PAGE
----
Conditions of Use:
Rating

This activity describes the construction and use of a pneumatic cannon and free falling target used to teach the concepts of projectile motion in introductory physics.

Subject:
Physics
Material Type:
Activity/Lab
Simulation
Provider:
Science Education Resource Center (SERC) at Carleton College
Provider Set:
Pedagogy in Action
Author:
Peter Bohacek
08/28/2012
Conditions of Use:
Remix and Share
Rating

This is an activity presents an opportunity for students to practice problem solving using a direct measurement video. The video shows an inflatable rubber ball bouncing across a stage. Students make measurements from the video and calculate the velocity for the ball just as it completes the first bounce and leaves the floor on the way up. Students will use a QuickTime video recorded at 120 frames per second, making measurements directly from the video using one given dimension and a frame-counter overlaid on the video. The video at right is a preview of the video students use for the activity.

Subject:
Education
Material Type:
Activity/Lab
Provider:
Science Education Resource Center (SERC) at Carleton College
Provider Set:
Pedagogy in Action
Author:
Peter Bohacek
11/06/2014
Conditions of Use:
Remix and Share
Rating

This is a short activity intended to allow students to practice kinematics using a video of a familiar object: a spring-powered toy car. Students measure displacement and elapsed time from the video and use these measurements to calculate average speed. Observing that the car has an initial speed of zero, students can find the final speed and acceleration. Students will use a QuickTime video recorded at 240 frames per second, making measurements directly from the video using a ruler and a frame-counter overlaid on the video. The video at right is a preview of the video students use for the activity.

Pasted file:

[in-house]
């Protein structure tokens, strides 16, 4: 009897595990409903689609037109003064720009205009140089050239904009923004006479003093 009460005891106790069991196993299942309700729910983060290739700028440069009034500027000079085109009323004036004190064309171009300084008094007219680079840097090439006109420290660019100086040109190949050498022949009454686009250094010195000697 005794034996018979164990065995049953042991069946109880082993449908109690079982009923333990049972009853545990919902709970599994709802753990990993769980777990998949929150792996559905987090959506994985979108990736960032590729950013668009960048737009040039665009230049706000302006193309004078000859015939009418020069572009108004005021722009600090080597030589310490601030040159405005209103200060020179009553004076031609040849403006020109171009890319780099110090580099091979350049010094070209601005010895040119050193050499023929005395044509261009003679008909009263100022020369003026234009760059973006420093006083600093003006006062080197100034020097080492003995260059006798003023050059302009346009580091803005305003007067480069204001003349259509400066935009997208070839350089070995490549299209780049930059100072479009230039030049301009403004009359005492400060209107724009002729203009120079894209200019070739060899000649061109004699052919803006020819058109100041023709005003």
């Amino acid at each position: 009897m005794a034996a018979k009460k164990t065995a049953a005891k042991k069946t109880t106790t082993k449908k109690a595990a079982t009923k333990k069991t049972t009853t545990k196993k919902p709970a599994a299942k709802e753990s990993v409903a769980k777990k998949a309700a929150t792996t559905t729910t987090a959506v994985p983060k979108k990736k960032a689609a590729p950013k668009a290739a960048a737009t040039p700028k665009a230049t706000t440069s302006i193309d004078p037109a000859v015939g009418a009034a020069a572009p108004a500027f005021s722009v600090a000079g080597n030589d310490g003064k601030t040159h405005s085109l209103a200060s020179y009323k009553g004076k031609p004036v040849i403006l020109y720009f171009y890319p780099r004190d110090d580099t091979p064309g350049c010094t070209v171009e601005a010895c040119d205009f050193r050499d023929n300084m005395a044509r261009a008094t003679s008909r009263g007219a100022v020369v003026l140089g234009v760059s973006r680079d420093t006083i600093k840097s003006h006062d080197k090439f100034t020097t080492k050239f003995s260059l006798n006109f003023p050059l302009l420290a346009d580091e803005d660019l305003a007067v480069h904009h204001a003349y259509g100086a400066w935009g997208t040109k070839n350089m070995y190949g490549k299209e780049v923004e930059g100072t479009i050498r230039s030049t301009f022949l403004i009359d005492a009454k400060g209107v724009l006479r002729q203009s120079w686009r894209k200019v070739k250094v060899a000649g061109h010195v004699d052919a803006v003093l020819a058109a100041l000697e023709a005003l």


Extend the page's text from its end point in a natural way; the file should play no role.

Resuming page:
Subject:
Education
Material Type:
Activity/Lab
Provider:
Science Education Resource Center (SERC) at Carleton College
Provider Set:
Pedagogy in Action
Author:
Peter Bohacek
11/06/2014
Conditions of Use:
Rating

An interactive lecture demonstration intended to help students use physics reasoning to predict the outcome of a puzzling electrostatics demonstration.

Subject:
Physics
Material Type:
Activity/Lab
Lecture
Simulation
Provider:
Science Education Resource Center (SERC) at Carleton College
Provider Set:
Pedagogy in Action
Author:
Peter Bohacek
08/28/2012
Conditions of Use:
Remix and Share
Rating